Jewelry theft probe sabotaged at home to Wall St. elite

Wednesday, 28 Aug 2013 | 9:50 AM ET
740 Park Avenue in New York City is the scene to a rash of jewelry thefts.
Andrew Harrer | Bloomberg | Getty Images
740 Park Avenue in New York City is the scene to a rash of jewelry thefts.

At one New York City apartment dubbed "the world's richest apartment building," police are investigating a case of sticky fingers — to the tune of $250,000 in stolen jewelry.

But there's one problem: The building's co-op board is "sabotaging" the investigation, the New York Post reports.

To rid itself of the problem, the board has fired several employees who it believes are involved with at least four burglaries at 740 Park Ave., home to Blackstone's Steve Schwarzman, cosmetics heir Ronald Lauder, and business magnate David Koch.

(Read more: Finding Wall Street's missing money)

"They are firing these employees they think are doing these burglaries," said a source to the Post. "By the time detectives catch up with these workers, they've already lawyered up. You can't make a case against them. The board is sabotaging the [NYPD] investigation."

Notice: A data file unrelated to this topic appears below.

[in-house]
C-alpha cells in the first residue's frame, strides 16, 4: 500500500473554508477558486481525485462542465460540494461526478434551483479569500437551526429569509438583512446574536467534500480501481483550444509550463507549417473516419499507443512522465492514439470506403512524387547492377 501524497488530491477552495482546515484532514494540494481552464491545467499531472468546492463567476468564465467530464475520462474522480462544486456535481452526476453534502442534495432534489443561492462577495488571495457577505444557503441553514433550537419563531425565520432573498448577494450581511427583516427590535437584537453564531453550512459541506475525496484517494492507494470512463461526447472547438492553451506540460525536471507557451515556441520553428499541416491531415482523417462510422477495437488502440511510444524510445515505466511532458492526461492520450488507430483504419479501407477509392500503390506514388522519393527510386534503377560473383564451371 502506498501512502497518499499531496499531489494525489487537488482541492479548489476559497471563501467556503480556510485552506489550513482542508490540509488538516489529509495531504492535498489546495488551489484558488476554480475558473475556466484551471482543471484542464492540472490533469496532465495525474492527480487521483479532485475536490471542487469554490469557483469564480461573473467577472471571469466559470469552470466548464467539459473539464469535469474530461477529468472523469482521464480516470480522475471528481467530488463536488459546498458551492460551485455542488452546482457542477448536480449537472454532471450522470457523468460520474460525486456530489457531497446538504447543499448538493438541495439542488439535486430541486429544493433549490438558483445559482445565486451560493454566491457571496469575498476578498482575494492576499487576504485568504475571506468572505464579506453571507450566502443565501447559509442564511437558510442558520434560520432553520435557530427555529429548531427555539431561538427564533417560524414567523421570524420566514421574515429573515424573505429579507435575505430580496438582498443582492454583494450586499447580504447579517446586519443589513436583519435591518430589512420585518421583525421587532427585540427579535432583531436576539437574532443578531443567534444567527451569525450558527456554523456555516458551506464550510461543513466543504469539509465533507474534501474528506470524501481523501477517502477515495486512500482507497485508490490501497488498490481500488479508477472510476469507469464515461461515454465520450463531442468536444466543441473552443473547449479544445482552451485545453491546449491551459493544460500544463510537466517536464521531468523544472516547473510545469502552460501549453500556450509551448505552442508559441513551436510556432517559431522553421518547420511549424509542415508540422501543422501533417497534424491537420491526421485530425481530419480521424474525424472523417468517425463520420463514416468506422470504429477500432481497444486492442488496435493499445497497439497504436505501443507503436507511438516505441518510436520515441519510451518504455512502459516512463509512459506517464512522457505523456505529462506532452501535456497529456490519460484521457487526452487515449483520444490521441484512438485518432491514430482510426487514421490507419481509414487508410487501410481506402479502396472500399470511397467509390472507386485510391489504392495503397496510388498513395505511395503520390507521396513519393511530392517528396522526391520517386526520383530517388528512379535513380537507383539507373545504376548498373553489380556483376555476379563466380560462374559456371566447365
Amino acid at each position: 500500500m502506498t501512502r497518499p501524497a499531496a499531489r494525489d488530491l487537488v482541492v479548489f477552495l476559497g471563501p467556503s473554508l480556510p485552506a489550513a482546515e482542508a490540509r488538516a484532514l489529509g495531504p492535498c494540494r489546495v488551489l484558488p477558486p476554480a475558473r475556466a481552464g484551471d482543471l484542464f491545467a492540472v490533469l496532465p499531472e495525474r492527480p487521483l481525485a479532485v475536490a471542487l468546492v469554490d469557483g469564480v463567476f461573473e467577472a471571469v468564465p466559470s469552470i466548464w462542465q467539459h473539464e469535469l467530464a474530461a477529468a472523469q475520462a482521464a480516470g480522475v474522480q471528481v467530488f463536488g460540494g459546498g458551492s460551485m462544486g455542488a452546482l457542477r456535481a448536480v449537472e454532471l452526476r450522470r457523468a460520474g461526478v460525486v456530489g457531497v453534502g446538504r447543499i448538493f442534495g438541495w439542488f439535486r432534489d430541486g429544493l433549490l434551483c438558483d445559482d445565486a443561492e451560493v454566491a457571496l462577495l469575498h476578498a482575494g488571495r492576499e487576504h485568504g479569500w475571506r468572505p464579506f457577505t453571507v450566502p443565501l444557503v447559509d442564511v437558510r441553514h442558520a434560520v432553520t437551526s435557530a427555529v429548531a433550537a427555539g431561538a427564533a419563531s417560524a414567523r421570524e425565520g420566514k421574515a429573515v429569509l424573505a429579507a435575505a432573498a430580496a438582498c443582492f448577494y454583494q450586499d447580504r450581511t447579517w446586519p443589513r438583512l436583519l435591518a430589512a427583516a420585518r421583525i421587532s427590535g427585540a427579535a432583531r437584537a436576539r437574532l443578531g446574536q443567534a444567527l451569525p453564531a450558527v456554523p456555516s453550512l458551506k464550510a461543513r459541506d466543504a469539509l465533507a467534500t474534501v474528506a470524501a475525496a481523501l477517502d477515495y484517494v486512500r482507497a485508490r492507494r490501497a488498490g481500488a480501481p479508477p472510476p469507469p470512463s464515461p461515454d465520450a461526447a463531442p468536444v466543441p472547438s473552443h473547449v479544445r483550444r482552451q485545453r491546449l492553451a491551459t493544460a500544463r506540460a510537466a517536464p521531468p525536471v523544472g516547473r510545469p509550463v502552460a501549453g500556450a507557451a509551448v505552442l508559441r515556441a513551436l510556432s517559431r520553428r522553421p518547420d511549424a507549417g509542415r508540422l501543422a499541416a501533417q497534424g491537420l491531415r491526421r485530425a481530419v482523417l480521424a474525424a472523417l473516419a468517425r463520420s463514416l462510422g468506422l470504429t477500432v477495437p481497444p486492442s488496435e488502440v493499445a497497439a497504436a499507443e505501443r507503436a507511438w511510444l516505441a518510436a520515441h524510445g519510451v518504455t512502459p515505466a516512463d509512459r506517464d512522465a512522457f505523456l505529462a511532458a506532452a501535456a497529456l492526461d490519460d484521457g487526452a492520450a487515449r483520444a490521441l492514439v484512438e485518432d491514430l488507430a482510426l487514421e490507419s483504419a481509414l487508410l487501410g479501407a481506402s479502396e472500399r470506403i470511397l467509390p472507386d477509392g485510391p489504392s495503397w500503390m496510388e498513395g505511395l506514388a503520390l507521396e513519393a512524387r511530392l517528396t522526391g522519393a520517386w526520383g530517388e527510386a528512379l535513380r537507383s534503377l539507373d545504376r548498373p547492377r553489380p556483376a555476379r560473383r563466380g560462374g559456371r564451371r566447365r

To read the Post's full piece, click here.

  Price   Change %Change


Contact Crime


    Get the best of CNBC in your inbox

    › Learn More

American Greed

  • "$UDDEN DEATH"/ "HIP HOP HUSTLE" - NCAA basketball coaches are among the victims who get financially slam dunked in a $39 million scam out of Houston. And a wannabe rap star claims he's working with a famous Hollywood star to collect money to produce a movie about his 'gangsta' life. But there is no movie only hip-hop star livin'.

  • With investigators eager to confirm that Joel Salinas is running a $39 million investment fraud, he runs out of options and sets off on a final escape.

  • The $1.5 million raised to produce a movie was a scam. Instead Eric Jagclicic spent investor money on fancy cars, exotic pets, and more.